ERIC Number: ED165131
Record Type: Non-Journal
Publication Date: 1979-Feb
Reference Count: N/A
Internal State Words: Cultural and Situational Variation in Vocabulary Usage. Technical Report No. 115.
Gearhart, Maryl; Hall, William S.
A set of procedures for coding internal state words (those words representing mental states and perceptual experiences), developed for application to data on the language of young children and those with whom they converse, is described in this report. The report first discusses the rationale for studying cultural variation in vocabulary use, the cognitive consequences of vocabulary growth, and the rationale for studying internal state words. The following procedures used for coding words are then described: determination of the proportion of each speaker's total tokens at home and at school that were internal state tokens and the proportion that occurred in each of three domains (cognitive, perceptual, and affective), the coding of the tokens for "semanticity" (the relation of the word's meaning to the meaning of the utterance as a whole), and the assignation of a dictionary definition to each semantic token. Sample dialogues between children and adults are then presented to illustrate possible categories to which mental state words can be assigned. The report includes numerous tables of data on such topics as categories of internal state vocabulary, distributions of internal state tokens for individual children, and categorizations of specific internal state words used. (GT)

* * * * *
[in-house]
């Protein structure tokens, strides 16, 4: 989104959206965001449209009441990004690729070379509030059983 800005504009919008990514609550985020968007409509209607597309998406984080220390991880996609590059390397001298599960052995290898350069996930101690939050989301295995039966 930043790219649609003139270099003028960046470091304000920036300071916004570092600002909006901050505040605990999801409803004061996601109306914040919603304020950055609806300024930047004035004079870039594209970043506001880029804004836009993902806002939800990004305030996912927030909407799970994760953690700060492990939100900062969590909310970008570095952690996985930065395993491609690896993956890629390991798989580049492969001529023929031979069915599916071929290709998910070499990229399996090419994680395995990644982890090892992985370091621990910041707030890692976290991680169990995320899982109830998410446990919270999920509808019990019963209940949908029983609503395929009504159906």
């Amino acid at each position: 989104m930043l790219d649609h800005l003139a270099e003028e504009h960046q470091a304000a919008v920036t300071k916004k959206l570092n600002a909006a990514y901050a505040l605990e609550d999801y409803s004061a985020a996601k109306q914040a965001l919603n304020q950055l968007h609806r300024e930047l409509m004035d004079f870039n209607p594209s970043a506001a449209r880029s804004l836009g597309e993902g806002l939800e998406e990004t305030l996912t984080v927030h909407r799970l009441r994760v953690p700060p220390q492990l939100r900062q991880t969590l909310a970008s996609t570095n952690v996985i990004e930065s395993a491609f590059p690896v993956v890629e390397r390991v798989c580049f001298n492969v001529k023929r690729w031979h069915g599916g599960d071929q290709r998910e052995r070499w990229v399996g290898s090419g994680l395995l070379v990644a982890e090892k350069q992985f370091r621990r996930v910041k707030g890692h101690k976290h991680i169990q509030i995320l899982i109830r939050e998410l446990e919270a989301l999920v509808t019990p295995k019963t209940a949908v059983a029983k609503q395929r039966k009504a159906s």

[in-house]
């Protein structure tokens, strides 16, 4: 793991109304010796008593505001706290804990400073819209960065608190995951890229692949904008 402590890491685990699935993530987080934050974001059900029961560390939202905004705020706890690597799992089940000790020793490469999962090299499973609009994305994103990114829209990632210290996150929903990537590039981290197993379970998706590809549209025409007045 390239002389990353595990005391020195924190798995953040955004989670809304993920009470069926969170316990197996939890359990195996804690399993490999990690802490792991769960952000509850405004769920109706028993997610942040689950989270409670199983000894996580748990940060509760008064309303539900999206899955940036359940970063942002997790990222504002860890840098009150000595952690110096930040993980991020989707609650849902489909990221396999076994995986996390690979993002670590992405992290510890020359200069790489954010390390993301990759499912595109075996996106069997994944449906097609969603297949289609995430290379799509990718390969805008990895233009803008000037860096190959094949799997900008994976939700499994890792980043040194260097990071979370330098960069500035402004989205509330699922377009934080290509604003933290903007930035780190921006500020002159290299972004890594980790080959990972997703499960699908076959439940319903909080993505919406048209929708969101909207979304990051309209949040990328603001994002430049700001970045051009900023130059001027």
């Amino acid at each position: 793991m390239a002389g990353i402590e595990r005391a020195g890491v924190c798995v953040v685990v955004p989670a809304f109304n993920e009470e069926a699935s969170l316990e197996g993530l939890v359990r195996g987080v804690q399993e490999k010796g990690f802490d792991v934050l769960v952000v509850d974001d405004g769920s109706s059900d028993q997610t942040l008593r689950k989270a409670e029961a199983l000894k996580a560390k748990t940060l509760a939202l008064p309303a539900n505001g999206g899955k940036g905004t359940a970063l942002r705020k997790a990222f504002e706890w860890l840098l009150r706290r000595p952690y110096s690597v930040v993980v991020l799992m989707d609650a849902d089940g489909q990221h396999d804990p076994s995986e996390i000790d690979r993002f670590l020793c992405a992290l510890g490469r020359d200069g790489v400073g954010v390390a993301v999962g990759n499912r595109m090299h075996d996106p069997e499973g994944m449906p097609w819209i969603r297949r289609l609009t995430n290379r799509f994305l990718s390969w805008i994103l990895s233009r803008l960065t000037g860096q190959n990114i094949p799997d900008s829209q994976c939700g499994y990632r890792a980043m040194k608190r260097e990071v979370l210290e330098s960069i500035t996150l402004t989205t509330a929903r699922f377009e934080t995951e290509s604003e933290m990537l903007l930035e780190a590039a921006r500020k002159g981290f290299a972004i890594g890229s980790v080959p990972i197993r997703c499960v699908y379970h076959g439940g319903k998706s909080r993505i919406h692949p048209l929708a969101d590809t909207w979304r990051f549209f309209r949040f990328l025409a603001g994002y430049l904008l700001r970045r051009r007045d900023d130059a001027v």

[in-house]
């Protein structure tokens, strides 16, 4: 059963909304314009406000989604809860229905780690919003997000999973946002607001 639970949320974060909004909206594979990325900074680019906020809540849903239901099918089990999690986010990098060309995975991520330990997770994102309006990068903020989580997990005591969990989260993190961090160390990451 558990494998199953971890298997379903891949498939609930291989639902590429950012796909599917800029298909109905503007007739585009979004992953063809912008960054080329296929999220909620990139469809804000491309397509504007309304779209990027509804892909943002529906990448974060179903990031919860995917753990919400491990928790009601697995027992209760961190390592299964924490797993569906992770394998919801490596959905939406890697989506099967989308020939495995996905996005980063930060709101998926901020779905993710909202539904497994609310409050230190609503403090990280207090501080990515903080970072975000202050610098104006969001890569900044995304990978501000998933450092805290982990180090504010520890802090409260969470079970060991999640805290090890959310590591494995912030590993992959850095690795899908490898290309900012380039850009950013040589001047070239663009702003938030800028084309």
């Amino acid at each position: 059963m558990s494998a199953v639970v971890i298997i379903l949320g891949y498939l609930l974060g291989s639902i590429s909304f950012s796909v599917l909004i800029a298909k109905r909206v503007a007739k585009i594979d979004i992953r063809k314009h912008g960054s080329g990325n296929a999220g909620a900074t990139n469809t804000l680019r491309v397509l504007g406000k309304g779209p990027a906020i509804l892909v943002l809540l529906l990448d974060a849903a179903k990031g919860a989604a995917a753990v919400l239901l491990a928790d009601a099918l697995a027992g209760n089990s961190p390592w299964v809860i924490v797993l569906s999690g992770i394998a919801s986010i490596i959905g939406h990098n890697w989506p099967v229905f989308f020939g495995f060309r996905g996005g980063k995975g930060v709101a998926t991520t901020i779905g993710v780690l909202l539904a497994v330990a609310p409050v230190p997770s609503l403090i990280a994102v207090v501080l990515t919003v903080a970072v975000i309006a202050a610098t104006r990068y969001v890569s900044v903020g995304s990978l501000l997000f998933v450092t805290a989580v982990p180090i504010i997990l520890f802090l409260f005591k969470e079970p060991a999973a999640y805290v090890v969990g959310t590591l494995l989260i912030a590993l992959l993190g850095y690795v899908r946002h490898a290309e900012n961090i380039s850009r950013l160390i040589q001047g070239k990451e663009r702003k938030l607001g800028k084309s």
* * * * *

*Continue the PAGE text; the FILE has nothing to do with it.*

Descriptors: Child Language, Classification, Cognitive Processes, Communication Problems, Cultural Differences, Definitions, Early Childhood Education, Environmental Influences, Language Acquisition, Language Research, Language Usage, Parent Child Relationship, Semantics, Student Teacher Relationship, Vocabulary, Vocabulary Skills
Publication Type: Reports - Research
Education Level: N/A
Sponsor: National Inst. of Education (DHEW), Washington, DC.; Carnegie Corp. of New York, NY.
Authoring Institution: Illinois Univ., Urbana. Center for the Study of Reading.; Bolt, Beranek and Newman, Inc., Cambridge, MA.